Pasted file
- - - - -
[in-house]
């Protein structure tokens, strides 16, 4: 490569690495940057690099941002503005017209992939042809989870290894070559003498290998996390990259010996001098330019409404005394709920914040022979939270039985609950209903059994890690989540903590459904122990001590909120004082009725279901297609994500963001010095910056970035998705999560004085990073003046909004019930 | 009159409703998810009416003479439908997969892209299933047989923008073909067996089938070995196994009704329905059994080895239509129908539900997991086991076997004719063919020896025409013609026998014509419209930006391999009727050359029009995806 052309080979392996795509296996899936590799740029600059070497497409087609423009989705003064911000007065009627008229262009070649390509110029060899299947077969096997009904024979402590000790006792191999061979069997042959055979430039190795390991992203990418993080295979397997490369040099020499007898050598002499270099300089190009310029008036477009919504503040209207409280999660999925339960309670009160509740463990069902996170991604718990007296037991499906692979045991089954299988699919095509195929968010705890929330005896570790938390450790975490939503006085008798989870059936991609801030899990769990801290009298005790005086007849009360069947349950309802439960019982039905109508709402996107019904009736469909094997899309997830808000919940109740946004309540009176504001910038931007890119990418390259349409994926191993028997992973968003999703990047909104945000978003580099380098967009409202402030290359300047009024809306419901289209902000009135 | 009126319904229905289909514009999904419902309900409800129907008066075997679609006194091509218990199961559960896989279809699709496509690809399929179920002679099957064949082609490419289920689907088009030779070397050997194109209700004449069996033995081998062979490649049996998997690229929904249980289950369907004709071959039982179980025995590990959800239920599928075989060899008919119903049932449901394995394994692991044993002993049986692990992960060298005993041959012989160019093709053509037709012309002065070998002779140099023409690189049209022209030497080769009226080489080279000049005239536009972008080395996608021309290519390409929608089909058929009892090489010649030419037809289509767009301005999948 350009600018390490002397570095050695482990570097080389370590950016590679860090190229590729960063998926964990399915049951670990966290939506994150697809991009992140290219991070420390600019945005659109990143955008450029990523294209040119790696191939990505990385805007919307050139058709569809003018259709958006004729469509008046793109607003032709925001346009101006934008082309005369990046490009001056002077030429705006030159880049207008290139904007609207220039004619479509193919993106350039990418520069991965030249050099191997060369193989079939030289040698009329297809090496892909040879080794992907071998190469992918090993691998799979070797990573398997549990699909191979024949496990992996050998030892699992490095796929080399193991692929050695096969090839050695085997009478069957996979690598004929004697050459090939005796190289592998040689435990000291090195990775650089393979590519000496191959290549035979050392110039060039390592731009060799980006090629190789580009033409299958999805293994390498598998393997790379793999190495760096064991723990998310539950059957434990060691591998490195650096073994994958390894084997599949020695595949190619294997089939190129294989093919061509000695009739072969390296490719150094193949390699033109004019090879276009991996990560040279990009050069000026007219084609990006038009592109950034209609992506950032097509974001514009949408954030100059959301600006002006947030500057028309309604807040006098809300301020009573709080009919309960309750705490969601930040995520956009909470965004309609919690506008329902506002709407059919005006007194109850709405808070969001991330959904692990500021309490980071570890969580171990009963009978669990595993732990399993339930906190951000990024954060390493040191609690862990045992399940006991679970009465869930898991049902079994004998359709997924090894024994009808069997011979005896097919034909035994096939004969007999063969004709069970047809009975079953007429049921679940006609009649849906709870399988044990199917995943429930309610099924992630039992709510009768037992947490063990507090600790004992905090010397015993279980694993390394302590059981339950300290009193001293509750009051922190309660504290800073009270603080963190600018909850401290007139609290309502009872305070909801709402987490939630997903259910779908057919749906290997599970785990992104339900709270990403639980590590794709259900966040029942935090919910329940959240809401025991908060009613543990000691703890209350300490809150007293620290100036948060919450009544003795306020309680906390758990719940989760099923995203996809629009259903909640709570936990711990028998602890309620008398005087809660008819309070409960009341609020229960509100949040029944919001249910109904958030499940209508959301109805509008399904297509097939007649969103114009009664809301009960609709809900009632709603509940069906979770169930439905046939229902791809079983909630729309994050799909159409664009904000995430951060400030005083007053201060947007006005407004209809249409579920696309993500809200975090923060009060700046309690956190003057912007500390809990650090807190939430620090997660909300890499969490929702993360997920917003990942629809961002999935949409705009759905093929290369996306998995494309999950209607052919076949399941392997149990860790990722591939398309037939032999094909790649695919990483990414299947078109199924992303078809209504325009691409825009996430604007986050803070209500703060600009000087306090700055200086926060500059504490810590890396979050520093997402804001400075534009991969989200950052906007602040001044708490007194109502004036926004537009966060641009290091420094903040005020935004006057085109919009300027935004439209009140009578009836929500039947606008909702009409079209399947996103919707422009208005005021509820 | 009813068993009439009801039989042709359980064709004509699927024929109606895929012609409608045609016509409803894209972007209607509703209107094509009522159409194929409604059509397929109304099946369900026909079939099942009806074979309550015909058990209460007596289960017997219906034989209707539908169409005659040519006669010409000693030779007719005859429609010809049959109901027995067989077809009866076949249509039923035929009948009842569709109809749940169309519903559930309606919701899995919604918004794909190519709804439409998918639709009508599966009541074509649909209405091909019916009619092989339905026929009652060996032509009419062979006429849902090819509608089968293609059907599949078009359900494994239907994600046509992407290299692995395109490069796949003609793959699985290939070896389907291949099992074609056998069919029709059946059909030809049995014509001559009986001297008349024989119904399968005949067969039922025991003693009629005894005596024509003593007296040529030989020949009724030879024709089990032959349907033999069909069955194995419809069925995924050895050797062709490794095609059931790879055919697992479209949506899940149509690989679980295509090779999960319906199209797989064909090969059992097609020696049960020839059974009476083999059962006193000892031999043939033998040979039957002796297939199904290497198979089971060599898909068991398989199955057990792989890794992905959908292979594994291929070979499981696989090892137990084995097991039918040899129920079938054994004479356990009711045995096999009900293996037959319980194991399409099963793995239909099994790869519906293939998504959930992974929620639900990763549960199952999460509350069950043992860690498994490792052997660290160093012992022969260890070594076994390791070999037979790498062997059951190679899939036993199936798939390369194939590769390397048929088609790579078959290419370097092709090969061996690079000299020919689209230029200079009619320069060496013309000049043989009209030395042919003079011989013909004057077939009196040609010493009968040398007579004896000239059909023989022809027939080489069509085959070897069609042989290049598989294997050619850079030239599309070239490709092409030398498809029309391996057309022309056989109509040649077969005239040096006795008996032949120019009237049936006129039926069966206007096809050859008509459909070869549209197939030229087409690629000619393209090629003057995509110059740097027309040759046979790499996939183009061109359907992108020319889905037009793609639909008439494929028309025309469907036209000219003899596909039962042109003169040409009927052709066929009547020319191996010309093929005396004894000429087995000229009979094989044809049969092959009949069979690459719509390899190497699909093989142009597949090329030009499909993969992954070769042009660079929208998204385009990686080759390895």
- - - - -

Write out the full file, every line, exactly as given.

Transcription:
[in-house]
């Protein structure tokens, strides 16, 4: 490569690495940057690099941002503005017209992939042809989870290894070559003498290998996390990259010996001098330019409404005394709920914040022979939270039985609950209903059994890690989540903590459904122990001590909120004082009725279901297609994500963001010095910056970035998705999560004085990073003046909004019930 | 009159409703998810009416003479439908997969892209299933047989923008073909067996089938070995196994009704329905059994080895239509129908539900997991086991076997004719063919020896025409013609026998014509419209930006391999009727050359029009995806 052309080979392996795509296996899936590799740029600059070497497409087609423009989705003064911000007065009627008229262009070649390509110029060899299947077969096997009904024979402590000790006792191999061979069997042959055979430039190795390991992203990418993080295979397997490369040099020499007898050598002499270099300089190009310029008036477009919504503040209207409280999660999925339960309670009160509740463990069902996170991604718990007296037991499906692979045991089954299988699919095509195929968010705890929330005896570790938390450790975490939503006085008798989870059936991609801030899990769990801290009298005790005086007849009360069947349950309802439960019982039905109508709402996107019904009736469909094997899309997830808000919940109740946004309540009176504001910038931007890119990418390259349409994926191993028997992973968003999703990047909104945000978003580099380098967009409202402030290359300047009024809306419901289209902000009135 | 009126319904229905289909514009999904419902309900409800129907008066075997679609006194091509218990199961559960896989279809699709496509690809399929179920002679099957064949082609490419289920689907088009030779070397050997194109209700004449069996033995081998062979490649049996998997690229929904249980289950369907004709071959039982179980025995590990959800239920599928075989060899008919119903049932449901394995394994692991044993002993049986692990992960060298005993041959012989160019093709053509037709012309002065070998002779140099023409690189049209022209030497080769009226080489080279000049005239536009972008080395996608021309290519390409929608089909058929009892090489010649030419037809289509767009301005999948 350009600018390490002397570095050695482990570097080389370590950016590679860090190229590729960063998926964990399915049951670990966290939506994150697809991009992140290219991070420390600019945005659109990143955008450029990523294209040119790696191939990505990385805007919307050139058709569809003018259709958006004729469509008046793109607003032709925001346009101006934008082309005369990046490009001056002077030429705006030159880049207008290139904007609207220039004619479509193919993106350039990418520069991965030249050099191997060369193989079939030289040698009329297809090496892909040879080794992907071998190469992918090993691998799979070797990573398997549990699909191979024949496990992996050998030892699992490095796929080399193991692929050695096969090839050695085997009478069957996979690598004929004697050459090939005796190289592998040689435990000291090195990775650089393979590519000496191959290549035979050392110039060039390592731009060799980006090629190789580009033409299958999805293994390498598998393997790379793999190495760096064991723990998310539950059957434990060691591998490195650096073994994958390894084997599949020695595949190619294997089939190129294989093919061509000695009739072969390296490719150094193949390699033109004019090879276009991996990560040279990009050069000026007219084609990006038009592109950034209609992506950032097509974001514009949408954030100059959301600006002006947030500057028309309604807040006098809300301020009573709080009919309960309750705490969601930040995520956009909470965004309609919690506008329902506002709407059919005006007194109850709405808070969001991330959904692990500021309490980071570890969580171990009963009978669990595993732990399993339930906190951000990024954060390493040191609690862990045992399940006991679970009465869930898991049902079994004998359709997924090894024994009808069997011979005896097919034909035994096939004969007999063969004709069970047809009975079953007429049921679940006609009649849906709870399988044990199917995943429930309610099924992630039992709510009768037992947490063990507090600790004992905090010397015993279980694993390394302590059981339950300290009193001293509750009051922190309660504290800073009270603080963190600018909850401290007139609290309502009872305070909801709402987490939630997903259910779908057919749906290997599970785990992104339900709270990403639980590590794709259900966040029942935090919910329940959240809401025991908060009613543990000691703890209350300490809150007293620290100036948060919450009544003795306020309680906390758990719940989760099923995203996809629009259903909640709570936990711990028998602890309620008398005087809660008819309070409960009341609020229960509100949040029944919001249910109904958030499940209508959301109805509008399904297509097939007649969103114009009664809301009960609709809900009632709603509940069906979770169930439905046939229902791809079983909630729309994050799909159409664009904000995430951060400030005083007053201060947007006005407004209809249409579920696309993500809200975090923060009060700046309690956190003057912007500390809990650090807190939430620090997660909300890499969490929702993360997920917003990942629809961002999935949409705009759905093929290369996306998995494309999950209607052919076949399941392997149990860790990722591939398309037939032999094909790649695919990483990414299947078109199924992303078809209504325009691409825009996430604007986050803070209500703060600009000087306090700055200086926060500059504490810590890396979050520093997402804001400075534009991969989200950052906007602040001044708490007194109502004036926004537009966060641009290091420094903040005020935004006057085109919009300027935004439209009140009578009836929500039947606008909702009409079209399947996103919707422009208005005021509820 | 009813068993009439009801039989042709359980064709004509699927024929109606895929012609409608045609016509409803894209972007209607509703209107094509009522159409194929409604059509397929109304099946369900026909079939099942009806074979309550015909058990209460007596289960017997219906034989209707539908169409005659040519006669010409000693030779007719005859429609010809049959109901027995067989077809009866076949249509039923035929009948009842569709109809749940169309519903559930309606919701899995919604918004794909190519709804439409998918639709009508599966009541074509649909209405091909019916009619092989339905026929009652060996032509009419062979006429849902090819509608089968293609059907599949078009359900494994239907994600046509992407290299692995395109490069796949003609793959699985290939070896389907291949099992074609056998069919029709059946059909030809049995014509001559009986001297008349024989119904399968005949067969039922025991003693009629005894005596024509003593007296040529030989020949009724030879024709089990032959349907033999069909069955194995419809069925995924050895050797062709490794095609059931790879055919697992479209949506899940149509690989679980295509090779999960319906199209797989064909090969059992097609020696049960020839059974009476083999059962006193000892031999043939033998040979039957002796297939199904290497198979089971060599898909068991398989199955057990792989890794992905959908292979594994291929070979499981696989090892137990084995097991039918040899129920079938054994004479356990009711045995096999009900293996037959319980194991399409099963793995239909099994790869519906293939998504959930992974929620639900990763549960199952999460509350069950043992860690498994490792052997660290160093012992022969260890070594076994390791070999037979790498062997059951190679899939036993199936798939390369194939590769390397048929088609790579078959290419370097092709090969061996690079000299020919689209230029200079009619320069060496013309000049043989009209030395042919003079011989013909004057077939009196040609010493009968040398007579004896000239059909023989022809027939080489069509085959070897069609042989290049598989294997050619850079030239599309070239490709092409030398498809029309391996057309022309056989109509040649077969005239040096006795008996032949120019009237049936006129039926069966206007096809050859008509459909070869549209197939030229087409690629000619393209090629003057995509110059740097027309040759046979790499996939183009061109359907992108020319889905037009793609639909008439494929028309025309469907036209000219003899596909039962042109003169040409009927052709066929009547020319191996010309093929005396004894000429087995000229009979094989044809049969092959009949069979690459719509390899190497699909093989142009597949090329030009499909993969992954070769042009660079929208998204385009990686080759390895």